In the summer small boats take you out past the lighthouses on the jetty to cruise along the coast towards Robin Hoods Bay.
Whitby is also home to the Captain Cook Memorial Museum, documenting the adventures of James Cook who came in 1746 to start his apprenticeship as a seaman. The museum is located in the house where he lodged and retains the period settings.
There is also the Dracula Experience, an odd thing to find in a seaside town but Whitby Abbey is the inspiration behind part of the Dracula story. The Abbey is located at the top of 199 steps that lead from the centre of the town to the small church of St Mary with the ruins of the Abbey behind. On Halloween night the Abbey is illuminated and the story of Dracula is enacted in the darkness of the ruins. Whitby Abbey has a long and dark history which is worth exploring. Whitby is home to a number of ghosts and the Whitby Ghost Walks can be an experience not to be missed.
Known for its 13th-century Gothic architecture, quaint cobbled backstreets and ancient Viking heritage, York is a city in North Yorkshire that’s not to be missed.
Even though I’ve visited York several times as a resident of the nearby market town of Wetherby, I’m always blown away by its breathtaking beauty.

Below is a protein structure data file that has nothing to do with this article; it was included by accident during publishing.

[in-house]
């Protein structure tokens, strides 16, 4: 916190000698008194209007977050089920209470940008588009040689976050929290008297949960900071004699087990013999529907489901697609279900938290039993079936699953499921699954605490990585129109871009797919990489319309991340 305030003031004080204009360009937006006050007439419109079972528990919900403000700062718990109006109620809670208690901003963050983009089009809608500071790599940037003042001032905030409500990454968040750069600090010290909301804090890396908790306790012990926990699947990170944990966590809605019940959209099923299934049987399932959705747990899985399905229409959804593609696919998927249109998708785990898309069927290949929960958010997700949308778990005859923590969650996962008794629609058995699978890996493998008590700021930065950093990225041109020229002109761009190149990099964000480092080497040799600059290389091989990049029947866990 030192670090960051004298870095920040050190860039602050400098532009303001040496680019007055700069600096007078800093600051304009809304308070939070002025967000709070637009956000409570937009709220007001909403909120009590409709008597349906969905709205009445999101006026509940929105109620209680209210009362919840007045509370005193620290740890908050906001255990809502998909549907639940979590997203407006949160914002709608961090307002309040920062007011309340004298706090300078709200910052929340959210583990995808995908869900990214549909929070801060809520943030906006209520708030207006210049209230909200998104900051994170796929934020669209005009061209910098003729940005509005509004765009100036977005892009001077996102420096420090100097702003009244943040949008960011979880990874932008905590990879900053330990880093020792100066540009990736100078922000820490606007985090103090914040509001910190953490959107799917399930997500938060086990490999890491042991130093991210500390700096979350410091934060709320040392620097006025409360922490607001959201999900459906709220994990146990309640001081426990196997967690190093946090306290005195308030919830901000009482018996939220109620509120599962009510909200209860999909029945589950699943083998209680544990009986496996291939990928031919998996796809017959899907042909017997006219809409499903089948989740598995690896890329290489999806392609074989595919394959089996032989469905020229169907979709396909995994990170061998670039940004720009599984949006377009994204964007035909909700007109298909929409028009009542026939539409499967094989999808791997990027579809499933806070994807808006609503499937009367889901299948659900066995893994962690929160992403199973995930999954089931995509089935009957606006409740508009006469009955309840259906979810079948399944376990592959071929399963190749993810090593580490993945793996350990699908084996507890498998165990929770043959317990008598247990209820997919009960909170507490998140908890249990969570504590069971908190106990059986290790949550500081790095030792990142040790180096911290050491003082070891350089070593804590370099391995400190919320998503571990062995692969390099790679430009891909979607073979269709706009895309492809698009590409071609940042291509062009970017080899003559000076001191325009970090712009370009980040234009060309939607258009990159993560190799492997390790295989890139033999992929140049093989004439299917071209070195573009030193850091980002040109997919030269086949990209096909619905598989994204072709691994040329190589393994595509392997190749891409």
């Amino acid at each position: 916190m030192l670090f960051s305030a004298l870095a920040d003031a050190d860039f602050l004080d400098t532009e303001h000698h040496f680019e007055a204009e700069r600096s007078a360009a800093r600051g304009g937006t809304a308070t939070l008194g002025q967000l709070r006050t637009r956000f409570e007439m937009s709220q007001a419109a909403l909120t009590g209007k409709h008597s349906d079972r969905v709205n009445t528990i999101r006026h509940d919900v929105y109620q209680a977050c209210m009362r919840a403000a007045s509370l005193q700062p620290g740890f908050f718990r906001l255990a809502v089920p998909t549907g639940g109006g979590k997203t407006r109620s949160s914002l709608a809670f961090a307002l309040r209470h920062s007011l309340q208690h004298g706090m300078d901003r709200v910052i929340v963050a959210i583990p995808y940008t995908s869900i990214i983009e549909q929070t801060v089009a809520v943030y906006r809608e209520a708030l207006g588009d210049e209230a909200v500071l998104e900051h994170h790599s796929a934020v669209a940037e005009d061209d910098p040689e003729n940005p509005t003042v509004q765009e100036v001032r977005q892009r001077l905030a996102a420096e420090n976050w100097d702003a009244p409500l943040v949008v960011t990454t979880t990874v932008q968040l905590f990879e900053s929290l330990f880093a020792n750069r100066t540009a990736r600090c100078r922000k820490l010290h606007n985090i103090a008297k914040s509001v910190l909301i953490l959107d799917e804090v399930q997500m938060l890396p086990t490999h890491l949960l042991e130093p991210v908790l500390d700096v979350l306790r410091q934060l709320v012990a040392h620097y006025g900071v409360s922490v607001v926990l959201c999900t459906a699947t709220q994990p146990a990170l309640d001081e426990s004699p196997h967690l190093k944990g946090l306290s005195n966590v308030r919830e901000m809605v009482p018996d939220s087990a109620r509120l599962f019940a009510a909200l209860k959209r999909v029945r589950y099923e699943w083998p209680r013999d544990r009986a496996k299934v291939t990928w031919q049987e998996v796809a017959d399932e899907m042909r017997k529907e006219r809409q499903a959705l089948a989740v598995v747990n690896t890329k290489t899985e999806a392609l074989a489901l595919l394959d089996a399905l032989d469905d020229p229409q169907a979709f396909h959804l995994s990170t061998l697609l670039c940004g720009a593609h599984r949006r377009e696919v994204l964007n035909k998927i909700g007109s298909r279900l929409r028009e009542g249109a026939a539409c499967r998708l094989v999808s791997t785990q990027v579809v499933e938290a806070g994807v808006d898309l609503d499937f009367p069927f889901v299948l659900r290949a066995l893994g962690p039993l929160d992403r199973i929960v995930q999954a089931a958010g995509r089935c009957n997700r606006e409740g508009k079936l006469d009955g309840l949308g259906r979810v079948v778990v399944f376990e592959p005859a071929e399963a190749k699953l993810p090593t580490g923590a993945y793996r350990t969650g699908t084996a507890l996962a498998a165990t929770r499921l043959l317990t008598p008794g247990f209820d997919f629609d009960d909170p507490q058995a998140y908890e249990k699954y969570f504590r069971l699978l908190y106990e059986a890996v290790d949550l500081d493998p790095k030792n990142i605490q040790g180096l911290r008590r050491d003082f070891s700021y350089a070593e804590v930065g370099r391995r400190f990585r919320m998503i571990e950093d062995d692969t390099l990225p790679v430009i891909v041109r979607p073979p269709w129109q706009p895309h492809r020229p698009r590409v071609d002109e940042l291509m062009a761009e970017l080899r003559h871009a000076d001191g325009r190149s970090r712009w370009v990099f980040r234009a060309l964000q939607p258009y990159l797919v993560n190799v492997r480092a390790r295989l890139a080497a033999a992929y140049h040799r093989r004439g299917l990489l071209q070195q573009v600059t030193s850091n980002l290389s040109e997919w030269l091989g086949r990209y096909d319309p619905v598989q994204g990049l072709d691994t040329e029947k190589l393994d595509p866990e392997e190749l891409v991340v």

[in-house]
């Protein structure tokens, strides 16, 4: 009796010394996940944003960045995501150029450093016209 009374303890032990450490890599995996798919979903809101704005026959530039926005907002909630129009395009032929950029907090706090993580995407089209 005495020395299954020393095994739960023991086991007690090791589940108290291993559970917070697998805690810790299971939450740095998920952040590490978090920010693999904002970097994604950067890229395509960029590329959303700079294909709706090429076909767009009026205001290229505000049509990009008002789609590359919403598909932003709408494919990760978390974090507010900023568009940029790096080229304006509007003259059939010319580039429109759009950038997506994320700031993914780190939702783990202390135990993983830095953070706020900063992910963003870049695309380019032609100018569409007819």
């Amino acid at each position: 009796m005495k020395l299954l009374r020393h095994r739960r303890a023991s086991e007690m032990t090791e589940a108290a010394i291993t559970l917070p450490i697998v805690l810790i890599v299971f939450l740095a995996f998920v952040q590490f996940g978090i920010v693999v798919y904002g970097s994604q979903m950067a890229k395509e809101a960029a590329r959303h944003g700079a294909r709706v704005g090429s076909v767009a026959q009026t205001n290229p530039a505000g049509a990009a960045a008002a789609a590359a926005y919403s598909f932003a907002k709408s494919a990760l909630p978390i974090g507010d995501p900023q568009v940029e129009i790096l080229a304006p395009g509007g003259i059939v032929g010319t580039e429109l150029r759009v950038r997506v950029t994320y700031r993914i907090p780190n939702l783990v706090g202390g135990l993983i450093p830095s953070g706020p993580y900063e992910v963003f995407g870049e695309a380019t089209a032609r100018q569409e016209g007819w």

History lovers can spend a whole day getting lost around York’s famous landmarks. These include the York Minster, an awe-inspiring cathedral that has been in operation since the 7th century, The Shambles and the City Walls.
Speaking of The Shambles, this is one of Europe’s most visited streets dating back to Medieval times where it was once the main market area for butchers. Nowadays, it’s made up of independent stores and a variety of trades, from fudge to Harry Potter merchandise. (The Shop That Must Not Be Named, anyone?)
If you like a good stroll, you might want to check out City Walls, which form a walkway on both sides of the River Ouse and encircle the city. Consisting of two miles of surviving masonry, the whole trail will take you approximately two hours to get around on a good day (if you refrain from stopping at every photo opportunity, of course).
However you decide to spend a day in York, whether it’s shopping, eating and drinking along the river or cramming in as many tourist attractions as you can, you’re guaranteed to enjoy your time there. After all, the city of York is truly one-of-a-kind.
Beverley is a small market town in East Yorkshire, a few miles from Hull. In the Middle Ages it was one of the most important towns in England as it was the burial place of St John of Beverley and consequently a major pilgrimage centre.
Today it retains many of its historical features, yet the town is relatively undisturbed by tourists. However there is plenty for visitors to see and do, including medieval buildings, historic pubs, festivals… and a few quirks.
The most important building is the magnificent Beverley Minster, reputed to be the biggest parish church in England. From here you can walk along the old streets to the town centre, noting the higgledy-piggledy buildings, the independent shops and the elegant Georgian houses. There are two market places, one with an 18th century market cross, and close to the Saturday Market is the North Bar, the only remaining part of the town walls.